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Re: Medicare [Can I contribute to a Health Savings Account?]

Post by jazzbeat101 » Mon Nov 13, 2017 7:33 pm

Thank you all for your great replies!

If I unexpectedly lose my job next June (2018) and sign up for medicare immediately, I will have 6 month of contributions.
How difficult would it be to retrieve the money out of the HSA account in order to avoid the penalty ?

Spirit Rider
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Re: Medicare [Can I contribute to a Health Savings Account?]

Post by Spirit Rider » Mon Nov 13, 2017 8:15 pm

It is relatively easy to request the return of the excess contributions and earnings from the HSA custodian, with typically a $25 fee. You have until your tax filing deadline including extensions to to do so.

If the contributions were by payroll deduction, you will have to report the excess contributions as other income in the year of the contribution. If they were direct contributions, you just don't claim the deduction. In either case the earnings are taxable income in the year returned.

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LadyGeek
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Re: Medicare [Can I contribute to a Health Savings Account?]

Post by LadyGeek » Mon Nov 13, 2017 10:27 pm

Spirit Rider wrote:
Sun Nov 12, 2017 11:15 pm
LadyGeek wrote:
Sun Nov 12, 2017 10:34 pm
This thread is now in the Personal Finance (Not Investing) forum (Medicare). I retitled the thread for clarity.

Thanks for the heads up, as the wiki was missing this important point - no HSA contributions if you have Medicare.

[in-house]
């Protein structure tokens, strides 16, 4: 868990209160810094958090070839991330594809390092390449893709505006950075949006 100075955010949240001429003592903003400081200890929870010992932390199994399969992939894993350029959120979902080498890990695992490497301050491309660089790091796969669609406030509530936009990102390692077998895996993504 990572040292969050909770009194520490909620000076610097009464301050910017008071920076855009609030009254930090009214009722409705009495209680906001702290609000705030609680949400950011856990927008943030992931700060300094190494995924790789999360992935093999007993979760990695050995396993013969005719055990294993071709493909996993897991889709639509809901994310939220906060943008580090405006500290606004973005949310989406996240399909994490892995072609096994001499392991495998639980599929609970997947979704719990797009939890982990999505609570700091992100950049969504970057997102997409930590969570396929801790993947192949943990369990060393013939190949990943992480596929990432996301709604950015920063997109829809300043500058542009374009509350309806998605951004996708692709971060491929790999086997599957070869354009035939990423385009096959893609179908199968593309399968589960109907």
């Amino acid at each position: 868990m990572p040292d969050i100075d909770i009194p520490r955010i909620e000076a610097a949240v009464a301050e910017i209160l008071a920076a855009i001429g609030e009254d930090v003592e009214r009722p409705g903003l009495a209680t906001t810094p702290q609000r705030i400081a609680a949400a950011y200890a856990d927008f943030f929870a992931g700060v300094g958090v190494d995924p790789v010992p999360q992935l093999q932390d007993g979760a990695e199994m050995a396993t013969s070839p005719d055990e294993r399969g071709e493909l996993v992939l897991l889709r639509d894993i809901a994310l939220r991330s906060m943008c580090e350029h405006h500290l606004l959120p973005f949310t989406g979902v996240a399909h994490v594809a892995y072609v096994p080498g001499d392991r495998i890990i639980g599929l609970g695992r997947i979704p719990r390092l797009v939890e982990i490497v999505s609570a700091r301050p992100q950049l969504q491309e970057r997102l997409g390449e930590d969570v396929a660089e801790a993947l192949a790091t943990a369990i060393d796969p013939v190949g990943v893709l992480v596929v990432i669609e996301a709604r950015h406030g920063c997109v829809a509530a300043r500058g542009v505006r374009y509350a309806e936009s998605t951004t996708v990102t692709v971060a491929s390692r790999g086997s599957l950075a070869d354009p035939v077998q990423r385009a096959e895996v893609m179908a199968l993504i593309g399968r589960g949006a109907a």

It's fixed. See: Medicare "Brief overview and history"
That is not sufficient. It does not cover the main point we have been covering. The up to 6 month retroactive HSA disqualification.
Sorry, I missed the main point. Thanks, your explanation was helpful.

I have added a new section to the wiki's HSA page: Health savings account (Medicare)

In: Medicare (Brief overview and history), the link now goes to the HSA page's Medicare section.

Let me know if anything needs to be changed.
To some, the glass is half full. To others, the glass is half empty. To an engineer, it's twice the size it needs to be.

Spirit Rider
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Re: Medicare [Can I contribute to a Health Savings Account?]

Post by Spirit Rider » Mon Nov 13, 2017 10:45 pm

That looks great.

Mickey7
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Re: Medicare [Can I contribute to a Health Savings Account?]

Post by Mickey7 » Mon Nov 13, 2017 10:59 pm

I just checked with HR and my effective end date of my school contract will be July 7th, Theoretically I could have 6 months, however since I will have to apply for Medicare 2 months before I retire this should mean that only 4 months could be claimed. Since though the claim would be retroactive for 6 months that means that I would have over paid last year by 2 months. So I will need to remove those 2 months by claiming them. (I could do so with dental expenses for this year) and could not claim the 4 months in 2018, correct? Whew.

Spirit Rider
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Re: Medicare [Can I contribute to a Health Savings Account?]

Post by Spirit Rider » Mon Nov 13, 2017 11:47 pm

The retroactive period is from the effective date of Medicare enrollment, not from when you apply.